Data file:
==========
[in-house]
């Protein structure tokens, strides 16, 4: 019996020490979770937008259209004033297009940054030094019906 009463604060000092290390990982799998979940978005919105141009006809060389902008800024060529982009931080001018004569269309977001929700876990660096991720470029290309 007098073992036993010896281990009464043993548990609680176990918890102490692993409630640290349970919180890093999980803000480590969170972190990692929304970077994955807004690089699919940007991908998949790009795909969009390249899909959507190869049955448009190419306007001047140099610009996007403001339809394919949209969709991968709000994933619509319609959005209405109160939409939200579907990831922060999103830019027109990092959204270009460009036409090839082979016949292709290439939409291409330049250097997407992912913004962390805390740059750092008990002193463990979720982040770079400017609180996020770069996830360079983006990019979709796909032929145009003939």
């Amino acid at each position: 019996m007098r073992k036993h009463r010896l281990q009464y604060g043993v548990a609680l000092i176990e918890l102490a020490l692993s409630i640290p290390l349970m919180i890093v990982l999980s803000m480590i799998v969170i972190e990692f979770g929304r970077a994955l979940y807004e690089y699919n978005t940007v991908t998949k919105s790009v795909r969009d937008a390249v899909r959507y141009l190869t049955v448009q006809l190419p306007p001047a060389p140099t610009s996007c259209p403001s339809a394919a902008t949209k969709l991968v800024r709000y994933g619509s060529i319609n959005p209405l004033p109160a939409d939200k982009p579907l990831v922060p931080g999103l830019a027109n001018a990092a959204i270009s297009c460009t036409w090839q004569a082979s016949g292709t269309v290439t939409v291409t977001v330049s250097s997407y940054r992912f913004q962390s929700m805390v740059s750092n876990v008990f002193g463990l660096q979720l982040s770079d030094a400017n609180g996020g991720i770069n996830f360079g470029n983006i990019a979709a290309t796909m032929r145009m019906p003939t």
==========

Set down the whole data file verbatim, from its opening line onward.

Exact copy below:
[in-house]
């Protein structure tokens, strides 16, 4: 019996020490979770937008259209004033297009940054030094019906 009463604060000092290390990982799998979940978005919105141009006809060389902008800024060529982009931080001018004569269309977001929700876990660096991720470029290309 007098073992036993010896281990009464043993548990609680176990918890102490692993409630640290349970919180890093999980803000480590969170972190990692929304970077994955807004690089699919940007991908998949790009795909969009390249899909959507190869049955448009190419306007001047140099610009996007403001339809394919949209969709991968709000994933619509319609959005209405109160939409939200579907990831922060999103830019027109990092959204270009460009036409090839082979016949292709290439939409291409330049250097997407992912913004962390805390740059750092008990002193463990979720982040770079400017609180996020770069996830360079983006990019979709796909032929145009003939």
């Amino acid at each position: 019996m007098r073992k036993h009463r010896l281990q009464y604060g043993v548990a609680l000092i176990e918890l102490a020490l692993s409630i640290p290390l349970m919180i890093v990982l999980s803000m480590i799998v969170i972190e990692f979770g929304r970077a994955l979940y807004e690089y699919n978005t940007v991908t998949k919105s790009v795909r969009d937008a390249v899909r959507y141009l190869t049955v448009q006809l190419p306007p001047a060389p140099t610009s996007c259209p403001s339809a394919a902008t949209k969709l991968v800024r709000y994933g619509s060529i319609n959005p209405l004033p109160a939409d939200k982009p579907l990831v922060p931080g999103l830019a027109n001018a990092a959204i270009s297009c460009t036409w090839q004569a082979s016949g292709t269309v290439t939409v291409t977001v330049s250097s997407y940054r992912f913004q962390s929700m805390v740059s750092n876990v008990f002193g463990l660096q979720l982040s770079d030094a400017n609180g996020g991720i770069n996830f360079g470029n983006i990019a979709a290309t796909m032929r145009m019906p003939t």